Making a Law - Step by Step

Laws are the most important tools for governing a country. But making a law is hard work.

It all starts with a bill, which is a proposed law. New bills are usually introduced by a member of the government. Once a new bill is introduced, it goes through a series of steps:

Step 1 – First Reading
The bill is printed and read for the first time in the House of Commons.
Image of the House of Commons

Step 2 – Second Reading
The bill is read a second time and members debate the idea behind it.

Step 3 – Committee Stage
Committee members study the bill very closely.

Step 4 – Report Stage
The committee reports back to the House with advice about the bill. Changes are considered and voted on.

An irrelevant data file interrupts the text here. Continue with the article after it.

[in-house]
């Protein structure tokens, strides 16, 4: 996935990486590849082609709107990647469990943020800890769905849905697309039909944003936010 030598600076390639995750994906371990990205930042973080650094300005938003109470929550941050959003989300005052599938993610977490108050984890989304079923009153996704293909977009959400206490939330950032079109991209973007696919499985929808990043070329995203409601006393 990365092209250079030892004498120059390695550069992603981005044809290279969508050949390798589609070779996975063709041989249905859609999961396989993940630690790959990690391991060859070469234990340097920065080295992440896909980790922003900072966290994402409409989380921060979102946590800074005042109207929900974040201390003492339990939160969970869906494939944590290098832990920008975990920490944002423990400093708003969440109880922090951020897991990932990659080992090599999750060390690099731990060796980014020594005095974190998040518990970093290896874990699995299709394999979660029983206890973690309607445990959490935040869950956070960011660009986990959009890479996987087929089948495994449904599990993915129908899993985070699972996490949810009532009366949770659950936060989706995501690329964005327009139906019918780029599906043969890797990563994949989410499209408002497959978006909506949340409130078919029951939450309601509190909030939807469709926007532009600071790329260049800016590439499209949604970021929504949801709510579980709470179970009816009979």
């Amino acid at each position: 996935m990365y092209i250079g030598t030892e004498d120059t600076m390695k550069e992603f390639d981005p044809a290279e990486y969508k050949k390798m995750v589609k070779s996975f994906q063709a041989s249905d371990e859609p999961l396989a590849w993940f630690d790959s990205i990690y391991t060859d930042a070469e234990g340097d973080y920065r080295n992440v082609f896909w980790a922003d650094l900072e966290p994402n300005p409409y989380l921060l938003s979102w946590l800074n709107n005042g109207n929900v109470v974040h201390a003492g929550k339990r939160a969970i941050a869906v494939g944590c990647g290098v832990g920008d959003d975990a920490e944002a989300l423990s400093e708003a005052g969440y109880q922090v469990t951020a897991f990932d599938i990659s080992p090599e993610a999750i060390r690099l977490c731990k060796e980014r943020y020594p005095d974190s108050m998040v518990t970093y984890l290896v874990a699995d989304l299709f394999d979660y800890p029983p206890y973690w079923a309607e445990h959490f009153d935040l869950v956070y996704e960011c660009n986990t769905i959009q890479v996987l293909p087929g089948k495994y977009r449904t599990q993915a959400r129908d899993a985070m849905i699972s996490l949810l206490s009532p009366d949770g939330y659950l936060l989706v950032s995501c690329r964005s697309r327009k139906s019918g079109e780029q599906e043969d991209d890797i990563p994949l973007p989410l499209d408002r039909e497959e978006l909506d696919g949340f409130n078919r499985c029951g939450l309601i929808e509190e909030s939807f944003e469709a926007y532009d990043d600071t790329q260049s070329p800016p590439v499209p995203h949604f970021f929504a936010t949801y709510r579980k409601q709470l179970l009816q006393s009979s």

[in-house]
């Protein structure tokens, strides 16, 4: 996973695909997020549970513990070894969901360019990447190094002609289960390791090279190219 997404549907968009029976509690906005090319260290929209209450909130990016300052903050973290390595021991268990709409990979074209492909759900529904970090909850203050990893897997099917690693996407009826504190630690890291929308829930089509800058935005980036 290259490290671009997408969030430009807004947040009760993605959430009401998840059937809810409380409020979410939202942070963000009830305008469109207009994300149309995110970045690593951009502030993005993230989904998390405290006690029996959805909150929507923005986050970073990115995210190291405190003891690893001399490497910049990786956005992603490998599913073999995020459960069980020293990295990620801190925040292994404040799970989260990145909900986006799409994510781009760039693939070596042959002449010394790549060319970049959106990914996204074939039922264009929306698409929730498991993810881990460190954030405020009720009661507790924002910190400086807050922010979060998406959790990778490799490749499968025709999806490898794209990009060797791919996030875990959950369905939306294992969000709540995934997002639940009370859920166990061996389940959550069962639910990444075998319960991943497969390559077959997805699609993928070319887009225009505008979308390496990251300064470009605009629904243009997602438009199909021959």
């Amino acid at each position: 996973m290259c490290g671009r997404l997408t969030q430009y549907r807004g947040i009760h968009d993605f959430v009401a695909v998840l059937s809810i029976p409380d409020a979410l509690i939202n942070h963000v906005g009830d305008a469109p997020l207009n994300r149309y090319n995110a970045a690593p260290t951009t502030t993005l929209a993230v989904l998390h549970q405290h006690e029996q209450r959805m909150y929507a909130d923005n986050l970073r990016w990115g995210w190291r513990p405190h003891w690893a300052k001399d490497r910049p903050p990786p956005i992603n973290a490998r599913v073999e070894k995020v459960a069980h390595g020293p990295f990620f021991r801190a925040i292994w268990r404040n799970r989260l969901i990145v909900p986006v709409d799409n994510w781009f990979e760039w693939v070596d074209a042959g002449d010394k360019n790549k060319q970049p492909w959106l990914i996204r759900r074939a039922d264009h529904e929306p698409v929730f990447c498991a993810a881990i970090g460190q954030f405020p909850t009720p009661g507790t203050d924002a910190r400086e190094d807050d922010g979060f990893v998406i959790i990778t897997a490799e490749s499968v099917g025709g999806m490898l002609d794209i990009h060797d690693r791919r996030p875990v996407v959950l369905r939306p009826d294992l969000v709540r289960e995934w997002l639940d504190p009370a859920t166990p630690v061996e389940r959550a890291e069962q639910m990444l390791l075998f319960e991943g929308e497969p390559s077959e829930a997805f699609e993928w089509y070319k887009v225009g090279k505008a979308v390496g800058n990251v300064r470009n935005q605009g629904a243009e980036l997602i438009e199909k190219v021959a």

Image of the House of Commons. Credit: Library of Parliament/ Roy Grogan

Step 5 – Third Reading
Members debate and vote on the bill.

Step 6 – Senate
The bill follows steps 1 through 5 in the Senate, where it must also be approved.
Image of the Senate

Step 7 – Royal Assent
Once both the Senate and the House of Commons have voted yes on the bill, it is given to the governor general for final approval. Once the governor general gives royal assent, the bill officially becomes a law!

This article originally appeared in Kayak #33 Vol. 3 in 2010.





Image of the Senate. Credit: Library of Parliament/ Marc Fowler